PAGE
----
Standard Count Disposable Analysis Chambers

Leja Slide Semen Analysis Chamber

Standard Count Disposable Analysis Chambers

Cleaner, higher-quality glass and a unique design deliver more uniform semen samples and more accurate counts! Clumping of cells makes accurate counting tough. This clumping may be caused when cells gather, and particulate around air bubbles, pitting in the glass or particulate contamination. Only Standard Count Analysis Chambers eliminates all three causes of clumping,
providing a more uniform sample and more accurate counts

  • Unique Shaped Chamber - for easier filling & bubble-free samples; easily accepts even viscous samples.
  • Specially-Treated, Higher-Quality Glass - offers greater clarity, no pitting.
  • Manufactured in a Cleanroom Environment - reduces particulate contamination.

Instructions for use loading the Standard Count Chamber

Using a positive displacement pipet, place approximately 3 to 5 ul of sample into one of the two clear zones labeled SAMPLE A and SAMPLE B. Allow a few seconds for the sample to completely load into the analysis area, then remove any excess fluid remaining in the loading zone. Perform the analysis near the center of a large open area of the Standard Count Chamber.

Automated Analysis

The Standard Count is compatible with all CASA systems. Because there is no counting grid etched into the chamber, you may select fields for analysis from any part of the chamber.

  1. Set up your automated analysis system to accept the chamber depth that corresponds to the Standard Count (20 microns). You may want to contact the original equipment manufacturer for specific information regarding instrument adjustment.
  2. Select 4 or more fields for analysis from the central area of the Standard Count Chamber. The accuracy of your analysis will be proportional to the total number of sperm counted. This is true for motility as well as concentration evaluations.
  3. Proceed with the analysis according to your laboratory’s procedures.

Manual Analysis

NOTE: If you are currently using a disposable counting chamber, and your microscope has already been calibrated, there is no need to recalibrate. You may use the calibration factors (F) previously established for your microscope to determine sperm concentration (C) using the formula shown below (C = N x F). A good quality laboratory microscope is recommended for semen analysis. Phase contrast optics with an objective magnification of 10X to 40X are preferred for an easy visualization of the sperm cells. The Standard Count contains no counting grid, so it is necessary to use an eyepiece reticle to define the area being counted. This is best accomplished with a 10 X 10 net pattern that projects 100 boxes over the viewing field. We can provide a reticle compatible with virtually all major brands of microscopes.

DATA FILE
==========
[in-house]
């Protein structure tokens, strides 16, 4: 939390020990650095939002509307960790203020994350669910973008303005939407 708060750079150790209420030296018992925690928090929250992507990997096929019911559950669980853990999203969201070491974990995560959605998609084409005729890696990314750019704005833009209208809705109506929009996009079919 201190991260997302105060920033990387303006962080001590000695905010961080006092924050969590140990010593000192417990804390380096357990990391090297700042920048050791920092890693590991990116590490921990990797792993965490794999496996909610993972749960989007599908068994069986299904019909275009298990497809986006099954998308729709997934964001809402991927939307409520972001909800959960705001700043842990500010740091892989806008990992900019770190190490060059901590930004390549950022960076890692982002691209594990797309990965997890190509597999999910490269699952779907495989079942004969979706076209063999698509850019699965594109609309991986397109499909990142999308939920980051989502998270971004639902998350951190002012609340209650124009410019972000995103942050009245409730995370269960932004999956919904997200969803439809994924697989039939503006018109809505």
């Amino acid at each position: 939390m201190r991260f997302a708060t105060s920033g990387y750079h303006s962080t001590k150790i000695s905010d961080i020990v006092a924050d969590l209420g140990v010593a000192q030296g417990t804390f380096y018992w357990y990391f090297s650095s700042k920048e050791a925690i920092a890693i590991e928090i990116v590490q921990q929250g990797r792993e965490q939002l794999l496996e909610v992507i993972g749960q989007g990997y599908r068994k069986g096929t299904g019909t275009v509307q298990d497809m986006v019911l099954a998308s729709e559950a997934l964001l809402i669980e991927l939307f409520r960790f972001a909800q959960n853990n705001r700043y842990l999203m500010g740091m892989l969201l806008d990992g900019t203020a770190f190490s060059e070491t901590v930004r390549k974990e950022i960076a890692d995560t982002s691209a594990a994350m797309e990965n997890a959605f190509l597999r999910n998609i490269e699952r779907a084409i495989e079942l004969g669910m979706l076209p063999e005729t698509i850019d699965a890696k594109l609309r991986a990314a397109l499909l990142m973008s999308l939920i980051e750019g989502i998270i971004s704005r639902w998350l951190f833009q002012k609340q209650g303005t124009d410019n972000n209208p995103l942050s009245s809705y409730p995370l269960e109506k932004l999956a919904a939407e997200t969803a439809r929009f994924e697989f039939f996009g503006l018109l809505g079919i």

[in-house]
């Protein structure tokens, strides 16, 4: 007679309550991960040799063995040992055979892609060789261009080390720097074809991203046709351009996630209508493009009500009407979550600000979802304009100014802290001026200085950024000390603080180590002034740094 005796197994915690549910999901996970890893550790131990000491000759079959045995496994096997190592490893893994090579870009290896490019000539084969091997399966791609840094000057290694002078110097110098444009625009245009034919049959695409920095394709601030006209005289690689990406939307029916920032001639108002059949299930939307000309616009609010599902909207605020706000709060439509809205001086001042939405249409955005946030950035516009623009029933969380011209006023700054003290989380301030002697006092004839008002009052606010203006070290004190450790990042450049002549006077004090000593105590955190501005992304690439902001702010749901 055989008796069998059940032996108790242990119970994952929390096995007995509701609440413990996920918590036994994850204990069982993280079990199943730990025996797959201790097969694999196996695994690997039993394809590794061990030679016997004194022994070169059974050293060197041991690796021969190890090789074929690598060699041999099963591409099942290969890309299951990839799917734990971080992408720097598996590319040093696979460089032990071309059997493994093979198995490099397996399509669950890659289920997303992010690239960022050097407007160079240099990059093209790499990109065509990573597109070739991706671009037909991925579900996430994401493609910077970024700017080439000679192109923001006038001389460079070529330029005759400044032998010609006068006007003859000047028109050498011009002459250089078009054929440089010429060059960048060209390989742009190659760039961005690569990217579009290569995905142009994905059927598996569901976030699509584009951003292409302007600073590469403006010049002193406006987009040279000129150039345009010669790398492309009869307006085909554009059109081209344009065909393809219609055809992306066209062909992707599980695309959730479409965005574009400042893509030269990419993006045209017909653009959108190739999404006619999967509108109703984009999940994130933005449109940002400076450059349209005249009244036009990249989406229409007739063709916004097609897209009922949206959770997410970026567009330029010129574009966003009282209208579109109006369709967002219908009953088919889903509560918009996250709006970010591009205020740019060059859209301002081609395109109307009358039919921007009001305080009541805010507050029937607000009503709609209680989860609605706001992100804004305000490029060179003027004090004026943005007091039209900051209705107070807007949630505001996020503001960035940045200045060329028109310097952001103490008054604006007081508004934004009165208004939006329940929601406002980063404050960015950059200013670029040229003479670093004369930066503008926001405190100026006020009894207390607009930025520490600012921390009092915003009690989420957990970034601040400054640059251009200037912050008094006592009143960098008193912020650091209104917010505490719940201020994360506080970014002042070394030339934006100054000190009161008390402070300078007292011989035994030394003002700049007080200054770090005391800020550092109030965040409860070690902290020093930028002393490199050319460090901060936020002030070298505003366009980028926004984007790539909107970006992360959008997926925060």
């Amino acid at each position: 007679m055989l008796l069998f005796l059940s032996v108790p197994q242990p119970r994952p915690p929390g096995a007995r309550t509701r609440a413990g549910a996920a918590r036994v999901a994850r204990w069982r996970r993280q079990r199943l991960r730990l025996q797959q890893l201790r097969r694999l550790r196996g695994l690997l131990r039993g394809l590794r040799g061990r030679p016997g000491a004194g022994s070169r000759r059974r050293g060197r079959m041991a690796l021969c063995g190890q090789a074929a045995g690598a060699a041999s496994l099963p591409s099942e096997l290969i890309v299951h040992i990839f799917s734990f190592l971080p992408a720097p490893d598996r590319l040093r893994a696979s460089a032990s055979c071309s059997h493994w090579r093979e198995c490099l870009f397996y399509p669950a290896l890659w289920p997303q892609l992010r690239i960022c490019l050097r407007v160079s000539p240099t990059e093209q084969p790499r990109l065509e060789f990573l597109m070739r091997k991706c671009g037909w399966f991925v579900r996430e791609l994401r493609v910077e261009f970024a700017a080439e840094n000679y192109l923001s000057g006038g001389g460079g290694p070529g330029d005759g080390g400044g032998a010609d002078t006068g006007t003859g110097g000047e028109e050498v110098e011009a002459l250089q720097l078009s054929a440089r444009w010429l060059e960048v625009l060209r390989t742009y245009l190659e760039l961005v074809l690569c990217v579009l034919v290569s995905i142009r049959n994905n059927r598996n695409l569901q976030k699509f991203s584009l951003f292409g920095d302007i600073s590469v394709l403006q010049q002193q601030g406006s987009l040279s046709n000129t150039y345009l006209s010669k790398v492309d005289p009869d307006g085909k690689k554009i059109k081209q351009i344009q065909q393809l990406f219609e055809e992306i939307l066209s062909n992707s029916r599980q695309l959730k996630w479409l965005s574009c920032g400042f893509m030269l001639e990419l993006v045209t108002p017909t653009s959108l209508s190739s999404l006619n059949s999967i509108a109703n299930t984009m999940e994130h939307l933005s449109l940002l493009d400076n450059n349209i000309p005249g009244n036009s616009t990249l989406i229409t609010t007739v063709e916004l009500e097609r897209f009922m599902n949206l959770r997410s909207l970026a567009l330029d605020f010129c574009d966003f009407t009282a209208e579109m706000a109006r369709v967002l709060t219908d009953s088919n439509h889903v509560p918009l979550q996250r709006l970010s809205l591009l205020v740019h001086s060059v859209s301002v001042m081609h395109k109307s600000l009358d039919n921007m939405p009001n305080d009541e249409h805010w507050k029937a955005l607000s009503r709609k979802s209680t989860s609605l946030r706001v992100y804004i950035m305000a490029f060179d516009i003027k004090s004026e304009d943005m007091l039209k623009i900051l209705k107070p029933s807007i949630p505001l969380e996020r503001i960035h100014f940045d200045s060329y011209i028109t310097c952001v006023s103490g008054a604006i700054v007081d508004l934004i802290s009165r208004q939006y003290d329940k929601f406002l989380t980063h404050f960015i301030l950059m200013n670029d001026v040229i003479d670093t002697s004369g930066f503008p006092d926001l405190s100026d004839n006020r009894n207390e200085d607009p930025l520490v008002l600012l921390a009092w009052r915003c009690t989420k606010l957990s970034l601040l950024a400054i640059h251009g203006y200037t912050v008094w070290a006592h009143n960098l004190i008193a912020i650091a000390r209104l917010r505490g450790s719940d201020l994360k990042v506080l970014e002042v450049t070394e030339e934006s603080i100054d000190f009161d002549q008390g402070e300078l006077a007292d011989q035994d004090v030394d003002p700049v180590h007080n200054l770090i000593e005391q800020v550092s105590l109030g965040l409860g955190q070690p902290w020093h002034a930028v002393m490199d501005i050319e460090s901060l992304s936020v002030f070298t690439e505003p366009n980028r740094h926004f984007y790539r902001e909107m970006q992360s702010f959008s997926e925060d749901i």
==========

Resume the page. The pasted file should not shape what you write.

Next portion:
Calculate the Sperm Concentration

Calculate the sperm concentration by using the following formula:

C = N x F

C = sperm concentration
N = average number of sperm per box
F = calibration factor

If the concentration permits, we recommend counting at least 100-200 sperm from a field selected in the center of the Standard Count chamber.

1. Calculate (N) by dividing the total number of sperm counted by the number of boxes counted. Obviously, you must keep track of the number of boxes counted in order to perform this calculation.

N = # of sperm / # of boxes

2. The factor (F) is a calibration factor designed to compensate for the optical variation that is experienced from microscope to microscope, even those of the same model and manufacturer. Once a specific microscope is calibrated and the factor F is derived, you can use that value F for all samples analyzed with the same magnification on that specific microscope.

F = 1,000,000 / T x D2

where F = the calibration factor determined for each microscope, magnification, and Standard Count chamber depth.
T = the chamber depth (in microns). For the Standard Count, you would use the number 20.
D = the distance across a single box of the reticle (in microns)

3. Calculate (D) by using a Stage Micrometer. To achieve this:

  1. Fit the reticle into the microscope eyepiece, insuring that it is firmly in place and parallel to the optical plane.
  2. Place the stage micrometer on the microscope stage.
  3. Line up the stage micrometer so that one of the larger lines is imposed upon the right edge of the reticle matrix. The divisions on the stage micrometer are 100um (distance between the large lines), 50um (distance between the secondary lines) and 10um (distance between the smallest lines).
  4. Measure the distance across all 10 boxes of the reticle.
  5. To calculate the distance across a single box in the reticle matrix, divide the distance obtained in step #4 by 10.

4. Incorporate the value (D) into the formula, and derive the factor F. Remember that the value D is squared in the formula to account for width x length. Assuming that the value of D is 25 microns and that you are using a Standard Count with a 20 micron chamber depth, the factor F would then be equal to

F = 1,000,000 / 20 x 252
F = 80

Determining Percent Motility

Count only the motile sperm in the boxes, but record that number. Recount the same boxes and this time count only the non-motile sperm. Add the motile and non-motile sperm to obtain the total number of sperm counted Calculate percent motility as follows:

Percent Motility = # of motile sperm / total # of sperm counted

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